[13] Medicare Program; Prospective Payment System and Consolidated Billing for Skilled Nursing Facilities (SNF) Final Rule for FY 2019, SNF Value-Based Purchasing Program, and SNF Quality Reporting Program, 83 Fed. Reg. 39162, 39238 (Aug. 8, 2018). Available at
[14] Id.
[15] Id.
[16] Id.
[17] See id. at 39243 (“[W]e are finalizing our proposal . . . to implement a non-fatal warning edit on the validation report upon submission when the amount of group and concurrent therapy exceeds 25 percent within a given therapy discipline, which would alert the provider to the fact that the therapy provided to that resident exceeded the threshold.”).
[18] See Fact Sheet: Concurrent and Group Therapy Limit, CMS, available at (last visited Apr. 24, 2019) (noting that “CMS will also monitor therapy provision under PDPM to identify facilities that exceed the limit, in order to determine if additional administrative or policy action would be necessary”).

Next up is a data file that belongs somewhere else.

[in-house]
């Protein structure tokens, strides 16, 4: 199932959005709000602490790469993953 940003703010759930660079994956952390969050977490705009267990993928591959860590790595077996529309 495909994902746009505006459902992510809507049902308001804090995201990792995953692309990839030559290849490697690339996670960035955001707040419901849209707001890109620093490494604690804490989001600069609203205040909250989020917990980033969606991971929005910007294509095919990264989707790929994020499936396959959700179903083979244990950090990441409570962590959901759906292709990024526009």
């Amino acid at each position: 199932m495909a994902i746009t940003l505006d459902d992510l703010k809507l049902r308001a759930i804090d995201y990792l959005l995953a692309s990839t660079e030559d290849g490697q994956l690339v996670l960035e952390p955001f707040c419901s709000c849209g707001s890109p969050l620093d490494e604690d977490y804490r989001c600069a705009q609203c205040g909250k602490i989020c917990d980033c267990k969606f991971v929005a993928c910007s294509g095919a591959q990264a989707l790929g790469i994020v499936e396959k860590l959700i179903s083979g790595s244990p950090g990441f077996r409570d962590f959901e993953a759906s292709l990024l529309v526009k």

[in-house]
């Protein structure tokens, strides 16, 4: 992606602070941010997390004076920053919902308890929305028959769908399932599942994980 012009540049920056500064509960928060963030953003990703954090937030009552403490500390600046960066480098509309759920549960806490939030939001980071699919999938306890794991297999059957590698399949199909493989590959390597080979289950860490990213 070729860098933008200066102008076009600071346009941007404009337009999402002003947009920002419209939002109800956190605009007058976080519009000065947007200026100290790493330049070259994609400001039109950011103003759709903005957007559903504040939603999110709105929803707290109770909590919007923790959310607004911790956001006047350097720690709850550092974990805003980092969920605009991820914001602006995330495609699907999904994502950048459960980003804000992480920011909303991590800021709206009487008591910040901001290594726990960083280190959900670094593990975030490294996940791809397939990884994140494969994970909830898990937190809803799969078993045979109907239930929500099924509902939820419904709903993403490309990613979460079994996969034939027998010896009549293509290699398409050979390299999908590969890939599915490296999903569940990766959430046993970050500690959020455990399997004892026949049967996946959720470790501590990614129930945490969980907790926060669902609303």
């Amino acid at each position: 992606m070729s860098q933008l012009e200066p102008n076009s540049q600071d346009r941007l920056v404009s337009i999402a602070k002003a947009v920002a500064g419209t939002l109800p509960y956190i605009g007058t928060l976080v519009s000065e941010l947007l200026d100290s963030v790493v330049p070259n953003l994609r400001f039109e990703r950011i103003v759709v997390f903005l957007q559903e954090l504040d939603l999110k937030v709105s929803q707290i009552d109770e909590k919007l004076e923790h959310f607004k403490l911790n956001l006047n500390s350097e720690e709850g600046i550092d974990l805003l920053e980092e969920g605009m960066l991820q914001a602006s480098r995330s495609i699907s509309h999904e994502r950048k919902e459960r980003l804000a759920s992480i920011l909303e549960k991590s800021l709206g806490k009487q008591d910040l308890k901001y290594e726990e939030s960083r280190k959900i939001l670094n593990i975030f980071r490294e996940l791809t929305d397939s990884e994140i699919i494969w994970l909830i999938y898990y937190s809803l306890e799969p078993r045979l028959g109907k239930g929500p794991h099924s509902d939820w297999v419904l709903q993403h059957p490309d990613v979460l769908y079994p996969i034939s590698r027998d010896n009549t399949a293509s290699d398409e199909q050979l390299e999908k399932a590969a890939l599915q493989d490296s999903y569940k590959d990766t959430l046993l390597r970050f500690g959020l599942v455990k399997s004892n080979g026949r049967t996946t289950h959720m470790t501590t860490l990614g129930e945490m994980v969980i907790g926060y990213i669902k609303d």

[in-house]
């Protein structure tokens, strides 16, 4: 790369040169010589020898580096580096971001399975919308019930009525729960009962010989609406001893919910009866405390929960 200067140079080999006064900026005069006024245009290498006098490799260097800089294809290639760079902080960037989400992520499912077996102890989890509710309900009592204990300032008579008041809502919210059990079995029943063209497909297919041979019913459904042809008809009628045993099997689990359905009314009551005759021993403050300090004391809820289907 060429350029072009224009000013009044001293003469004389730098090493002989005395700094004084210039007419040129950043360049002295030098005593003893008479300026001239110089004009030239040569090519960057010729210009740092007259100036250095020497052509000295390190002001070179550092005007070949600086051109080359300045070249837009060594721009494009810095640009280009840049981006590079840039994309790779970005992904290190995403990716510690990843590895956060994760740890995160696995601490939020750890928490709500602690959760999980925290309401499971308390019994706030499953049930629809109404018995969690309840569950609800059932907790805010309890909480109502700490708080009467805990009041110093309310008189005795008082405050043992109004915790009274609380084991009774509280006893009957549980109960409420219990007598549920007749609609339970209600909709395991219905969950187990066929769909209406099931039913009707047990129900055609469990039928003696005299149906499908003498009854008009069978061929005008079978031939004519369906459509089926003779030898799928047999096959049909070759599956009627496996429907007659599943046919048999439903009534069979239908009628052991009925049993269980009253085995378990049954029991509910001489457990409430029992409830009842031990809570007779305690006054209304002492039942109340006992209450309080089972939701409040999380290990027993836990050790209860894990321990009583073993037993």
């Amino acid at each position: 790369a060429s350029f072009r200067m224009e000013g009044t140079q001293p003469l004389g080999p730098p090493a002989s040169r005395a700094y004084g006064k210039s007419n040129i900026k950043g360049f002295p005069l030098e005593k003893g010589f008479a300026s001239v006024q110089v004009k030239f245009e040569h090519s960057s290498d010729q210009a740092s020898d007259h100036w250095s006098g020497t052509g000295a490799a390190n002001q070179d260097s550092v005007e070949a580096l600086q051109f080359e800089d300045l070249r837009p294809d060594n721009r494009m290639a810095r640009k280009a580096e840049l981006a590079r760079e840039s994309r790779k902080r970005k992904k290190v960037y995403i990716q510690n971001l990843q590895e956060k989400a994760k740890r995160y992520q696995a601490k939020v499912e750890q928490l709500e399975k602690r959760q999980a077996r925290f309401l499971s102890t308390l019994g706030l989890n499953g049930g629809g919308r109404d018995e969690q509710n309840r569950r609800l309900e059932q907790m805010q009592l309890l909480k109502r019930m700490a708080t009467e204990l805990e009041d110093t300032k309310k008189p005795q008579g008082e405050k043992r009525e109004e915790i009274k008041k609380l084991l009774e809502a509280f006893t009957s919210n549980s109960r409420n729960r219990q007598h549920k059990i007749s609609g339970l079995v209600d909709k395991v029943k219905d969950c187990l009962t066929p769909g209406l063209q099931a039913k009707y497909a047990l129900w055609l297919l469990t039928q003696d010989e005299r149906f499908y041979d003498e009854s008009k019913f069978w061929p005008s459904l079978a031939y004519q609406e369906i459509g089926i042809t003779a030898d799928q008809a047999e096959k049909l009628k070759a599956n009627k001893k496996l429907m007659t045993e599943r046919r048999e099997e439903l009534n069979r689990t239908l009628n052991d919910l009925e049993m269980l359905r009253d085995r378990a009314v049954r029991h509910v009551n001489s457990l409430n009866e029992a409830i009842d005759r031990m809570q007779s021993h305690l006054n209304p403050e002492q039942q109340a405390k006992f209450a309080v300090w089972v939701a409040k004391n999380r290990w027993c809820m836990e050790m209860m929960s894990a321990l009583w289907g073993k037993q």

[19] Medicare Program; Prospective Payment System and Consolidated Billing for Skilled Nursing Facilities (SNF) Final Rule for FY 2019, SNF Value-Based Purchasing Program, and SNF Quality Reporting Program, 83 Fed. Reg. at 39238.
[20] Id.
[21] See Id. at 39238 (“We explained that because the proposed PDPM would not use the minutes of therapy provided to a resident to classify the resident for payment purposes, we would need to determine a way under the proposed PDPM to address situations in which facilities exceed the combined 25 percent group and concurrent therapy limit.”).
[22] Medicare Program; Prospective Payment System and Consolidated Billing for Skilled Nursing Facilities (SNF) Final Rule for FY 2019, SNF Value-Based Purchasing Program, and SNF Quality Reporting Program, 83 Fed. Reg. at 39239.
[23] Medicare Program; Prospective Payment System and Consolidated Billing for Skilled Nursing Facilities; Updates to the Quality Reporting Program and Value-Based Purchasing Program for Federal Fiscal Year 2020, 84 Fed. Reg. at 17634.